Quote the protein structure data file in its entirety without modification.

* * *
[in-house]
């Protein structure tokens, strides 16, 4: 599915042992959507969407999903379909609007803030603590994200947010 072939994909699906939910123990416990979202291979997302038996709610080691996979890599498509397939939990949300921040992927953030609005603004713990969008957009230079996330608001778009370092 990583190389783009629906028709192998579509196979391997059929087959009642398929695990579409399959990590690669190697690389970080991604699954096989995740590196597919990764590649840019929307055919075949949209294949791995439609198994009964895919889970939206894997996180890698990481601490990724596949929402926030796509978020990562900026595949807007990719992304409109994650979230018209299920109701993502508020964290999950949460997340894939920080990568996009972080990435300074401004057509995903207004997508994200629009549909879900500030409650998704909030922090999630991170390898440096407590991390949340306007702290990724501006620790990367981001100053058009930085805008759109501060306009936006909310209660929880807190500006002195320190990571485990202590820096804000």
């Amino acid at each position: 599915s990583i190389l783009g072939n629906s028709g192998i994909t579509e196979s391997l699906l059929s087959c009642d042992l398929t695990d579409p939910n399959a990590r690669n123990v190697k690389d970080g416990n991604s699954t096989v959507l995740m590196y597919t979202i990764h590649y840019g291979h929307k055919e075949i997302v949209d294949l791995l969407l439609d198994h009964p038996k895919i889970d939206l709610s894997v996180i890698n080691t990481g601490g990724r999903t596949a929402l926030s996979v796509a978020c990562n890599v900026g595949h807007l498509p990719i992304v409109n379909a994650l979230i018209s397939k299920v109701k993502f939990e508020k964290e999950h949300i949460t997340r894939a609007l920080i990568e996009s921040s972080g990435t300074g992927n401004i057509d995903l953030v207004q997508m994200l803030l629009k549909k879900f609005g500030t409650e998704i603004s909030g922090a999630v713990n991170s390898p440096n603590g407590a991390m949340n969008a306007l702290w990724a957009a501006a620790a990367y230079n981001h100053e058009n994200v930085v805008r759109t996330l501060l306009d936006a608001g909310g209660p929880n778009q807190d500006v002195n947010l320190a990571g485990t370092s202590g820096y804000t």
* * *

[in-house]
């Protein structure tokens, strides 16, 4: 599915042992959507969407999903379909609007803030603590994200947010 072939994909699906939910123990416990979202291979997302038996709610080691996979890599498509397939939990949300921040992927953030609005603004713990969008957009230079996330608001778009370092 990583190389783009629906028709192998579509196979391997059929087959009642398929695990579409399959990590690669190697690389970080991604699954096989995740590196597919990764590649840019929307055919075949949209294949791995439609198994009964895919889970939206894997996180890698990481601490990724596949929402926030796509978020990562900026595949807007990719992304409109994650979230018209299920109701993502508020964290999950949460997340894939920080990568996009972080990435300074401004057509995903207004997508994200629009549909879900500030409650998704909030922090999630991170390898440096407590991390949340306007702290990724501006620790990367981001100053058009930085805008759109501060306009936006909310209660929880807190500006002195320190990571485990202590820096804000």
């Amino acid at each position: 599915s990583i190389l783009g072939n629906s028709g192998i994909t579509e196979s391997l699906l059929s087959c009642d042992l398929t695990d579409p939910n399959a990590r690669n123990v190697k690389d970080g416990n991604s699954t096989v959507l995740m590196y597919t979202i990764h590649y840019g291979h929307k055919e075949i997302v949209d294949l791995l969407l439609d198994h009964p038996k895919i889970d939206l709610s894997v996180i890698n080691t990481g601490g990724r999903t596949a929402l926030s996979v796509a978020c990562n890599v900026g595949h807007l498509p990719i992304v409109n379909a994650l979230i018209s397939k299920v109701k993502f939990e508020k964290e999950h949300i949460t997340r894939a609007l920080i990568e996009s921040s972080g990435t300074g992927n401004i057509d995903l953030v207004q997508m994200l803030l629009k549909k879900f609005g500030t409650e998704i603004s909030g922090a999630v713990n991170s390898p440096n603590g407590a991390m949340n969008a306007l702290w990724a957009a501006a620790a990367y230079n981001h100053e058009n994200v930085v805008r759109t996330l501060l306009d936006a608001g909310g209660p929880n778009q807190d500006v002195n947010l320190a990571g485990t370092s202590g820096y804000t």